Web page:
The embarrassing revelation that al-Qaeda leader Osama bin Laden was living in a military garrison town and the fallout from the US raid that killed him are threatening to bring down Pakistan’s government and force early elections.
Since Pakistanis woke up to the shocking news from the city of Abbottabad on May 2, confidence in the country’s civilian government and military has crumbled, both at home and abroad.
If the masses showed little inclination to mourn the al-Qaeda leader’s death or denounce the US raid, they have loudly lamented the humiliating failures of their much-garlanded military to root him out on their doorstep.
In a nadir some likened to 1971, when a third of the country broke away to form Bangladesh, analysts said civilian politicians might at last have a chance to put the military in their place and assert their grip on power.
Criticism of the military has been nearly unprecedented over suspicions it was incompetent or complicit in hiding bin Laden, clueless that the US had invaded their airspace and powerless to stop them.
Compounding the situation, a series of spectacular bomb attacks, claimed by the Taliban to avenge the killing, have fueled concerns that the military is too weak to protect itself, let alone the country.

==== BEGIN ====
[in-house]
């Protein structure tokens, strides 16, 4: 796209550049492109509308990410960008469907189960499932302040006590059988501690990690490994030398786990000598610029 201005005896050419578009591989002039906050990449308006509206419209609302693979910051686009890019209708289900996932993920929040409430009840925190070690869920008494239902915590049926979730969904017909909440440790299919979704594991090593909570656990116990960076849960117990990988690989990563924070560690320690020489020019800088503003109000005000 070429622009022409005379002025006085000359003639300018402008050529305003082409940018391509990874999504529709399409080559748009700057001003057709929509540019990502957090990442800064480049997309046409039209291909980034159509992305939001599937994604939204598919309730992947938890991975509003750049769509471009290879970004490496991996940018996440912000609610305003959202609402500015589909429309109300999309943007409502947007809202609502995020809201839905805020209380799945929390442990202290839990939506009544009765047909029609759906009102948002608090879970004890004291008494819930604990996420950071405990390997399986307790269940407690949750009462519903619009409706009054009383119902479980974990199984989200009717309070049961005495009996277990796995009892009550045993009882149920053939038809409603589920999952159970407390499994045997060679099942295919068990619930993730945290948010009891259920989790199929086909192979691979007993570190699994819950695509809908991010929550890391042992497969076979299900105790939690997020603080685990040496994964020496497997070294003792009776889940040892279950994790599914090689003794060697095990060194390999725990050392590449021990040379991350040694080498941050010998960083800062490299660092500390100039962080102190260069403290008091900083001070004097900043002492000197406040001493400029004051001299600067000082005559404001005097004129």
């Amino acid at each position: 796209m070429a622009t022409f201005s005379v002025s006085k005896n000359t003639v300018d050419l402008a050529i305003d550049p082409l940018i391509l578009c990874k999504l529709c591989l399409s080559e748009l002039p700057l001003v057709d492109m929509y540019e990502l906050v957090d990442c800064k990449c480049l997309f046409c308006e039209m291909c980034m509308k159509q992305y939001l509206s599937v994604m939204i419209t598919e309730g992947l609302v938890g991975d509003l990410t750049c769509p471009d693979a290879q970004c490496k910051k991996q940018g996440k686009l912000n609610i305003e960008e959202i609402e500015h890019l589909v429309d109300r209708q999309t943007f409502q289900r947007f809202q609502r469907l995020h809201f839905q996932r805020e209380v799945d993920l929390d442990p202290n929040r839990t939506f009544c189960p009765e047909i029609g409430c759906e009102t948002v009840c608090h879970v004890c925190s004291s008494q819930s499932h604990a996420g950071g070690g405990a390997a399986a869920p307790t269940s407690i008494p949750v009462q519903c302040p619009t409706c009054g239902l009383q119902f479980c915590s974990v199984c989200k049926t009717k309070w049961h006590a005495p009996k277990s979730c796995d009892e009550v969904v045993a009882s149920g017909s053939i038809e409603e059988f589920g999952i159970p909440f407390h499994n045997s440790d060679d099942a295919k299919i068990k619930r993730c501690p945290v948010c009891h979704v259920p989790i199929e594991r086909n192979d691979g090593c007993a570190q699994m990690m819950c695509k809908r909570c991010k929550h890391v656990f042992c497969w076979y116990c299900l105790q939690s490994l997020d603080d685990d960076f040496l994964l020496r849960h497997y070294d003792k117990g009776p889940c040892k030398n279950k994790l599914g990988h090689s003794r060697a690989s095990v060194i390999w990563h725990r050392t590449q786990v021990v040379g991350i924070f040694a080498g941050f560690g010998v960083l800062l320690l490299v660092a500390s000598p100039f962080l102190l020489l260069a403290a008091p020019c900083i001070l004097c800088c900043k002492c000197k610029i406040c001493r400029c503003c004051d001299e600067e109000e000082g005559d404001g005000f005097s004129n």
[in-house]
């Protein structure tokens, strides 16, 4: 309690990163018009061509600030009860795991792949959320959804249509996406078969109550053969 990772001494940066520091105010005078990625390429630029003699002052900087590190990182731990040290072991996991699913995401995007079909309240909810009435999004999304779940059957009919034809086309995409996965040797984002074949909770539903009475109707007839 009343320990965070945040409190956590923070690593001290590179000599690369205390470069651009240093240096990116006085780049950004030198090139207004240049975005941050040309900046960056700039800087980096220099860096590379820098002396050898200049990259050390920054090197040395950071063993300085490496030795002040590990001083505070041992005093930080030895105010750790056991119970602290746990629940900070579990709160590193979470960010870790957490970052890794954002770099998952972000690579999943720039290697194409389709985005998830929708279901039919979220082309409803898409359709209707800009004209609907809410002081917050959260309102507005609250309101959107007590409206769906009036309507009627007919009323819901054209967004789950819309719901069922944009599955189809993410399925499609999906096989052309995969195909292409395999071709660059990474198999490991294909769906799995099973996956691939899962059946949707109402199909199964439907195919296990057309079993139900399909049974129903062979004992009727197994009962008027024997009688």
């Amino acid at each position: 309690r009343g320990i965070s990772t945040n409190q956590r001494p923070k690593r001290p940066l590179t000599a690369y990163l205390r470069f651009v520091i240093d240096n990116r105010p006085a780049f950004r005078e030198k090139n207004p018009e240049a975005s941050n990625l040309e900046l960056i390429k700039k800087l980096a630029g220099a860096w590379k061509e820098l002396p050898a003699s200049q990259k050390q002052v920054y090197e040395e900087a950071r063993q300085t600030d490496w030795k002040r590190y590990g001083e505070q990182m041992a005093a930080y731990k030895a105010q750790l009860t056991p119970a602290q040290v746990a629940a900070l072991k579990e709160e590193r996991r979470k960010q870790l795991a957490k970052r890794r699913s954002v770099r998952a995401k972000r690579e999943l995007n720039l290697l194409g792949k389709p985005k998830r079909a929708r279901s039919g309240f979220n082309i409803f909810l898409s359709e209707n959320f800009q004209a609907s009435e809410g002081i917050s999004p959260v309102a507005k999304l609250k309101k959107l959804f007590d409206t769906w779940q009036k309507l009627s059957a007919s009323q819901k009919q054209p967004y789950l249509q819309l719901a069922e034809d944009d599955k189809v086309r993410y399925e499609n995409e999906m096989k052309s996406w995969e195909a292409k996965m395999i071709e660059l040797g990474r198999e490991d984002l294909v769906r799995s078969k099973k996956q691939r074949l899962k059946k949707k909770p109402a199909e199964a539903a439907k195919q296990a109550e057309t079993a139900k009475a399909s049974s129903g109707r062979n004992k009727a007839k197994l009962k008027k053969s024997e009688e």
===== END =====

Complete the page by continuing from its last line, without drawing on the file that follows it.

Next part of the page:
“The deteriorating security situation may lead to collapse of the government,” said political analyst Khurram Abbas from the Pakistan Institute of Legislative Development and Transparency. The current administration’s five-year term is due to end in 2013.
Exploiting the fallout are main opposition leader Nawaz Sharif, who opinion polls predict would win any snap election, and former cricket hero turned politician Imran Khan.
Their knives have been out for the government, painting the Pakistan People’s Party (PPP)-led administration as a puppet dancing to Washington’s tune, though they have not outlined how they would root out Islamist extremism.
“The Abbottabad incident offered it a chance to establish its hold on security and other matters, but it failed,” said Mutahir Sheikh, international relations professor at Karachi University.
“The prime minister’s priority is to complete his five-year term. But he has no foreign minister, his interior minister is not clear in his policy and the internal security is continuously deteriorating. People are pinning hopes on Nawaz Sharif. If he can take a stand and boycott parliament there is possibility of fresh elections,” Sheikh said.
It took 10 hours for members of parliament to agree to a joint statement on May 13, when army chief Ashfaq Kayani and intelligence chief Ahmad Shuja Pasha briefed parliamentarians on the bin Laden attack.
It demanded no repeat of the US raid, despite the White House reserving the right to do so, and an end to US drone strikes in Pakistan’s tribal northwest — both impossible for the aid-dependent government to implement.
Siddiqul Farooq, a spokesman for Sharif’s party, the Pakistan Muslim League (PML-N), said that if the government “fails or violates” the resolution “we may say a fresh mandate is needed.”
“We want the resolution enforced. The nation wants those found guilty of criminal negligence or security lapses to be penalised,” he said. “There are several options. PML-N lawmakers can resign or the party can call for mass demonstrations across the country or stage a long march to Islamabad.”